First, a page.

• Advanced LWR’s will be simplified, thus more economic and continue to minimize emissions

Deploy advanced light-water reactor systems (GenIII)

Non-CO2-emitting Energy Sources for the Future

advanced lwr ap 1000

Advanced LWR: AP-1000

Non-CO2-emitting Energy Sources for the Future

advanced lwr esbwr
Advanced LWR: ESBWR

Non-CO2-emitting Energy Sources for the Future

generation iv reactor systems
Generation IV Reactor Systems
  • Safety: must meet and exceed current nuclear power plant reliability, occupational radiation exposure and risk of accident consequences
  • Sustainability: minimize waste streams during spent fuel disposal or reprocessing and recycle
  • Proliferation and Physical Protection of facilities
  • Economics: continue to reduce the total cost of electricity ($/Mwhr-e) to remain competitive with leading technologies (e.g., gas, coal and wind)

Develop and demo advanced reactors & fuel cycles (GenerationIV)

Non-CO2-emitting Energy Sources for the Future

very high temperature reactor vhtr
Very-High-Temperature Reactor (VHTR)
  • Characteristics
    • High temperature coolant
    • 900 - 1000°C outlet temp.
    • 600 MWth
    • Water-cracking cycle
  • Key Benefit
    • High thermal efficiency
    • Hydrogen production by water-cracking by High-Temp Electrolysis or Thermo-chemical decomposition

Non-CO2-emitting Energy Sources for the Future

process heat for hydrogen production
Process Heat for Hydrogen Production

200 C

1000 C

Aqueous-phase Carbohydrate Reforming (ACR)

Thermochemical Processes

Hydrogen

Carbon

Recycle

H2, CO2

CATALYST

AQUEOUS CARBOHYDRATE

CxHy

LM Condensed Phase Reforming (pyrolysis)

Non-CO2-emitting Energy Sources for the Future

hi temp electrolysis process
Hi-Temp. Electrolysis Process

Non-CO2-emitting Energy Sources for the Future

gas cooled reactor
GAS-COOLED REACTOR

Non-CO2-emitting Energy Sources for the Future

nuclear power fuel cycle 1000 mwe yr a once thru b u pu recycle iaea 1997
Nuclear Power Fuel Cycle[1000 MWe-yr – (A) Once Thru (B) U-Pu recycle] IAEA-1997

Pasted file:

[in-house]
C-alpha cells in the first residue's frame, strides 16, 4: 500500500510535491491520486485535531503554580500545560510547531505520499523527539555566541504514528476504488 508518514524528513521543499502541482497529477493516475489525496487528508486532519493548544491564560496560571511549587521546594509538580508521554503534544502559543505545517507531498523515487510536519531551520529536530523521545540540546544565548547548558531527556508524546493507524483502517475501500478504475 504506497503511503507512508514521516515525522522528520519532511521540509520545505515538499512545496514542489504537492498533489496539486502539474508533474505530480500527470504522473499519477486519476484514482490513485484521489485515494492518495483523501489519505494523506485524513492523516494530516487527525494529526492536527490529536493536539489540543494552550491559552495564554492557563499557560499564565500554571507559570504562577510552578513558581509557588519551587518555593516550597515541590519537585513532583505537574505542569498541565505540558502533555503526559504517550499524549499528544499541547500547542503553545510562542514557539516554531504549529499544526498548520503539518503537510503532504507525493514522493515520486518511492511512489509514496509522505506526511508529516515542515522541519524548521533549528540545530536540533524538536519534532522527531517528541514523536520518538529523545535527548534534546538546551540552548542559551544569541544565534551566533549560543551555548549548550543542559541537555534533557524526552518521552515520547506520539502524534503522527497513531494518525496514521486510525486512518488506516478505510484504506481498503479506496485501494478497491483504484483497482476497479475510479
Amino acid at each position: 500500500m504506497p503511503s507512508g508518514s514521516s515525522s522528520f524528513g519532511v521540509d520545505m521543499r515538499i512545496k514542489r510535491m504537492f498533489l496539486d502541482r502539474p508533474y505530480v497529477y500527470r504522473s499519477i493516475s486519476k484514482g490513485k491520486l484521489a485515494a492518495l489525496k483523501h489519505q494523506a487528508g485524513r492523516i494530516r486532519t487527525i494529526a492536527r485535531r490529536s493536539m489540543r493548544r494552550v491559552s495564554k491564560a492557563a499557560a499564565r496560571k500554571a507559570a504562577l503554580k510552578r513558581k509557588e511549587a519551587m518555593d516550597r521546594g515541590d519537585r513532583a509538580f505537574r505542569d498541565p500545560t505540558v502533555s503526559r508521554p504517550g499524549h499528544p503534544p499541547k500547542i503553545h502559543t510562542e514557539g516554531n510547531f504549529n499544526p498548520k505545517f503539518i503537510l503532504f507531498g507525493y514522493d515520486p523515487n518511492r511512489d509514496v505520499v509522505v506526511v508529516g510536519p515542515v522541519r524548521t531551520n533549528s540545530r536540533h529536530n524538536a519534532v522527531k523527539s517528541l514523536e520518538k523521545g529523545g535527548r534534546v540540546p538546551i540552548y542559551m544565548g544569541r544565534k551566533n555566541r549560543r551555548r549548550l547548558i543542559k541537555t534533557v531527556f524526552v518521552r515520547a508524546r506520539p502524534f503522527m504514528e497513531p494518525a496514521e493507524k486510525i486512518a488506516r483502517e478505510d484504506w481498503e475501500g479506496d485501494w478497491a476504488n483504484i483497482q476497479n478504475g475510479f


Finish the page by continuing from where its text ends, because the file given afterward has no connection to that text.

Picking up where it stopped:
U3O8 &daughters

(A)10 mt (B) 6mt

Mining/Milling

Milling waste stream

(A) 205mt (B)120mt

UF6 &daughters

(A) 167mt(B) 0.5mt

Convert/Enrichment

Conv/Enrich Waste Tails

(A) 37mt (B)11.5mt

UO2 & daughters

(A) 0.2mt (B) 0.16mt

Fuel Fabrication

Fuel Fabrication Waste

(A) 36.8mt (B) 36.4mt (U-Pu)

Reactor (1000MWe)

Spent Fuel as Waste

(A) 35.7 mt U, 0.32mt Pu

(B) 36mt U, 0.5mt Pu

Reprocessing Plant

Reprocessing Waste (FP)

(B) 1.1 mt U, 5kg Pu

Non-CO2-emitting Energy Sources for the Future

liquid metal cooled fast reactor lfr
Liquid-Metal Cooled Fast Reactor (LFR)
  • Characteristics
    • Na, Pb or Pb/Bi coolant
    • 550°C to 800°C outlet temperature
    • 120–400 MWe
  • Key Benefit
    • Waste minimization and efficient use of uranium resources

Non-CO2-emitting Energy Sources for the Future

to advance the use of nuclear energy

To Advance the Use of Nuclear Energy:

Ensure energy security with bipartisan initiatives and an

executive branch priority on nuclear energy

Enact long-term Price-Anderson legislation

Demonstrate predictable nuclear plant licensing processes

Reassert criteria, achieve licensing & begin operation of

Yucca Mountain Repository

Deploy current light-water reactors in the U.S. (Gen-III)

Develop/demonstrate advanced reactors & fuel cycles (GenIV)

Reestablish a vibrant educational infrastructure

=>Build public confidence and support for nuclear energy

Non-CO2-emitting Energy Sources for the Future